Projects of the cost-savings category are generally easiest to identify and evaluate. There are relatively clear-cut choices: Invest $40,000 today for new labor-saving machines that will reduce labor costs $12,000 per year; the machines will last eight years, and quality of performance will be unchanged. Determine the NPV and/or DCF-ROR and accept/reject. Such investment opportunities constantly arise, but it is almost impossible to project them as part of a master project. As a result, such investments are evaluated as isolated investment opportunities that may occur in three years, or eight years, or never. When they occur, if of major proportions, they affect the potential return on the total investment.

A cost-incurring project, such as spend $100,000 to prevent air pollution or be closed up, is one of the few black-and-white decisions a manager faces. Ideally it would be expensed. It may have to be capitalized and written off and in addition have annual related operating expenses. This nondiscretionary investment falls into the same general category as a support project. The cash flow is always negative and must be included as an integral part of the master investment. A large enough commitment may sharply reduce the original projection, and a revision may be necessary.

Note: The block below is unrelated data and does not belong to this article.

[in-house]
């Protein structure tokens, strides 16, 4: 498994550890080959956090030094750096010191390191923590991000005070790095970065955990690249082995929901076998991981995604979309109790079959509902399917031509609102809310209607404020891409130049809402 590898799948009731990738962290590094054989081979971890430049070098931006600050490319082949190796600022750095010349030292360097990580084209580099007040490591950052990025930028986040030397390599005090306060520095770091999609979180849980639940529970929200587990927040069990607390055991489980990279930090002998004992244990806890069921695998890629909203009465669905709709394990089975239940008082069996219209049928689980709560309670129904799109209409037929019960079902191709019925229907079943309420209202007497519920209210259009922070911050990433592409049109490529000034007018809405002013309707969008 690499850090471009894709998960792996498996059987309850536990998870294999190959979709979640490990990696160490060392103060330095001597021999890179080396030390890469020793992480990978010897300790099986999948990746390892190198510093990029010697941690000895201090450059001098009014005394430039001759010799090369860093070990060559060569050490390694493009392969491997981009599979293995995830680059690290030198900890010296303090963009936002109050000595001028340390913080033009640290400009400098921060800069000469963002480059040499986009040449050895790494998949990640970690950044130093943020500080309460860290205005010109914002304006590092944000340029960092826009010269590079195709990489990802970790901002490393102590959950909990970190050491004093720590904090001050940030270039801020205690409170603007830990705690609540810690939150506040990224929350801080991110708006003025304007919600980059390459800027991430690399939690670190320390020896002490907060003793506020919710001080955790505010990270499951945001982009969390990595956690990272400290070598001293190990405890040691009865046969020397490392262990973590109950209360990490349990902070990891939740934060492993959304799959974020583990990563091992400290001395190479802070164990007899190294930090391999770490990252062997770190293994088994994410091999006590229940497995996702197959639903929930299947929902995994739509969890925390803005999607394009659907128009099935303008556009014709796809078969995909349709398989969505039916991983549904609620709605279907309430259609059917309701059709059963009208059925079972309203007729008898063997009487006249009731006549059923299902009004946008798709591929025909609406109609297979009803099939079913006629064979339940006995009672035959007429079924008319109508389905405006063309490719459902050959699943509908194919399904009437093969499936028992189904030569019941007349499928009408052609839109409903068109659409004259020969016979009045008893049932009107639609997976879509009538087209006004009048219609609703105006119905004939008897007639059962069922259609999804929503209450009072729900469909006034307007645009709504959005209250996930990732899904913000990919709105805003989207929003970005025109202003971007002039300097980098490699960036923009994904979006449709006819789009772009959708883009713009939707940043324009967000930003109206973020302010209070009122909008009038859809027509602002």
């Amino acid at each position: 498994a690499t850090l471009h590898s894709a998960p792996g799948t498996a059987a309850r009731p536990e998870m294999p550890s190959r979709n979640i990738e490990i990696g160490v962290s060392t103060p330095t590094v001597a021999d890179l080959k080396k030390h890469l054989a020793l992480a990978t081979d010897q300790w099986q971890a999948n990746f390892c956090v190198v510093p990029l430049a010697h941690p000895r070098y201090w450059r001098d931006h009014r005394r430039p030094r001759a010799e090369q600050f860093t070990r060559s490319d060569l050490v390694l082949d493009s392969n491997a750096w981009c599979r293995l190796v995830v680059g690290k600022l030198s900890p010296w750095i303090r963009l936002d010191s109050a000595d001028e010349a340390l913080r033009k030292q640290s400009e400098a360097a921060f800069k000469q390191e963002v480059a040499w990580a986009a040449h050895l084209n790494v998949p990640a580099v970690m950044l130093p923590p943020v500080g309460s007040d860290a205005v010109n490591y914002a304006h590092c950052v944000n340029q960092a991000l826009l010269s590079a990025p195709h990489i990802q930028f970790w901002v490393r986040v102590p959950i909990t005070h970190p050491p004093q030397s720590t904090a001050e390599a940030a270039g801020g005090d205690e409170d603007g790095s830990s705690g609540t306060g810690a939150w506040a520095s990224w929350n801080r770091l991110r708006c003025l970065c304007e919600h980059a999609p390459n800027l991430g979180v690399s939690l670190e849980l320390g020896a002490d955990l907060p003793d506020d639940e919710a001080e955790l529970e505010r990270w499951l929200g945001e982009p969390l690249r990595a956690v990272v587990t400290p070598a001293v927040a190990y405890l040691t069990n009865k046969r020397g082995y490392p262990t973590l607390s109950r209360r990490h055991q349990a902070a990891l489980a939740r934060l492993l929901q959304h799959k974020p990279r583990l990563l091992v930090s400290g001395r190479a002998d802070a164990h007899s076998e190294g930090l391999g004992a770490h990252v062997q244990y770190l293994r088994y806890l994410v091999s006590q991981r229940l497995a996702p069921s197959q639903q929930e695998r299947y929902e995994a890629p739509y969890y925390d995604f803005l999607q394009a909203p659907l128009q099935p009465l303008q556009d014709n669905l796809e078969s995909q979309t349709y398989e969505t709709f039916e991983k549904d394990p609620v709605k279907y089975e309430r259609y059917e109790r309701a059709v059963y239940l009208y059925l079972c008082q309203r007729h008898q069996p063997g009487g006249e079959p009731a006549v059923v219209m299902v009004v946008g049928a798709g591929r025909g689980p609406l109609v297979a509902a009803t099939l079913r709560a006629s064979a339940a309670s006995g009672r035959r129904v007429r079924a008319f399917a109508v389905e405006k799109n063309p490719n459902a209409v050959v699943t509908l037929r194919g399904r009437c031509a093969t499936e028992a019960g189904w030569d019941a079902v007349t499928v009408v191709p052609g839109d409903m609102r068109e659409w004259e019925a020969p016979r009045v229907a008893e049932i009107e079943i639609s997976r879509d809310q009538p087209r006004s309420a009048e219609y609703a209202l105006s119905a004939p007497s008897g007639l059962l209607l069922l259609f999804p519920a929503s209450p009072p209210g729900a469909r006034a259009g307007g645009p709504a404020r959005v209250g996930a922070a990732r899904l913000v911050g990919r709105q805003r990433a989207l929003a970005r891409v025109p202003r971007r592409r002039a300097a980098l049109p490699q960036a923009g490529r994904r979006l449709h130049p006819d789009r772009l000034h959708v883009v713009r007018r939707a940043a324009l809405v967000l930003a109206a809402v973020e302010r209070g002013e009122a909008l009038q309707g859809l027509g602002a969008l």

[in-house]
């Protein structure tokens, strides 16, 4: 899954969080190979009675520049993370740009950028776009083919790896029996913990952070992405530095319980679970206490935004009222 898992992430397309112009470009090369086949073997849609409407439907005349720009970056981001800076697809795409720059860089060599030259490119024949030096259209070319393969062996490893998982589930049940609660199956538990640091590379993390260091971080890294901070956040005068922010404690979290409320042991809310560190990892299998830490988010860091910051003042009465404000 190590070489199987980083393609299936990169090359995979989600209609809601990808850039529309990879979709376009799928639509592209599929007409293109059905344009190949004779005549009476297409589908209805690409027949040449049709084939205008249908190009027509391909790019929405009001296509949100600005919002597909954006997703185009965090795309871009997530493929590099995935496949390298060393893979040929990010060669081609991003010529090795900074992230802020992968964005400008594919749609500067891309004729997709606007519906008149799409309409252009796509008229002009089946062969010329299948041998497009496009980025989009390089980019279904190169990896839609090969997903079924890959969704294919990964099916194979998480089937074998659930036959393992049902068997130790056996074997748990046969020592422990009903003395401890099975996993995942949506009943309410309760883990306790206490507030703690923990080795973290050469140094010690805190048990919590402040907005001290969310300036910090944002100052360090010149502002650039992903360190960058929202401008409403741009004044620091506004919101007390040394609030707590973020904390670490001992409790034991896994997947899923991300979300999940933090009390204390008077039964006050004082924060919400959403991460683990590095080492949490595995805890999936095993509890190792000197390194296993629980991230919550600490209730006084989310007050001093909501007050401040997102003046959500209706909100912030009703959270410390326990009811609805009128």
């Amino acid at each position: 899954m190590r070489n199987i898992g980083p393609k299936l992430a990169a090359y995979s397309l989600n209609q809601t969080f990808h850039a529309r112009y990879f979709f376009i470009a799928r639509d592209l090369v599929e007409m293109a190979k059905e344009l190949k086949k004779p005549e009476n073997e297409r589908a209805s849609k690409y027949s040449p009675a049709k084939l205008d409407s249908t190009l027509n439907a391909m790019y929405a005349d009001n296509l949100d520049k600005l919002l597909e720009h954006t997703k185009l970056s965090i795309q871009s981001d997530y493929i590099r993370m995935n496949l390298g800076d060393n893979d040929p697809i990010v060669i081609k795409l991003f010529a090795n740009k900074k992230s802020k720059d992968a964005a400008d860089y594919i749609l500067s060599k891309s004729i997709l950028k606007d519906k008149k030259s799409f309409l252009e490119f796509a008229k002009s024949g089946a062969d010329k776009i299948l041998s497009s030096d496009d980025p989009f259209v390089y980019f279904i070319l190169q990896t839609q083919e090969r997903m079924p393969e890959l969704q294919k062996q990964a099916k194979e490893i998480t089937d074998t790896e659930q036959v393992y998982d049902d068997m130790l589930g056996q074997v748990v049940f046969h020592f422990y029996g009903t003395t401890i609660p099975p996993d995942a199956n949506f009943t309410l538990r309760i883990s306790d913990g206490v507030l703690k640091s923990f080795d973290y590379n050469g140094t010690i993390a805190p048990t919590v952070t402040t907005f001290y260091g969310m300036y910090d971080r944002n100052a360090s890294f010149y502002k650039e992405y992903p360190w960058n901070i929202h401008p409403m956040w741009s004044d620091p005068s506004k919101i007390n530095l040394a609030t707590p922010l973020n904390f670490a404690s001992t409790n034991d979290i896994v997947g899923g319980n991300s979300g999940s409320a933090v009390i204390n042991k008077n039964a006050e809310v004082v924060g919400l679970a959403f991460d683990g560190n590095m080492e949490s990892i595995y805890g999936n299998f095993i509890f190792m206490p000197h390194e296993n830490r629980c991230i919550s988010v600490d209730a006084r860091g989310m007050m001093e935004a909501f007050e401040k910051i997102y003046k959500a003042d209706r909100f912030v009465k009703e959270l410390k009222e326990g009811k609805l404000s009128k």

On the basis of the techniques for evaluating planned capital investment, it is now possible to move to the methods of selecting among projects. As noted previously, in theory, selecting among projects is easy. Invest in anything that, when discounted at the appropriate marginal rate, will yield a positive NPV. Practically, for many reasons, there are constraints on capital in the minds of most managers. Let us look at the project selection problems that are involved for projects under consideration in a particular risk category when there is a limit on capital.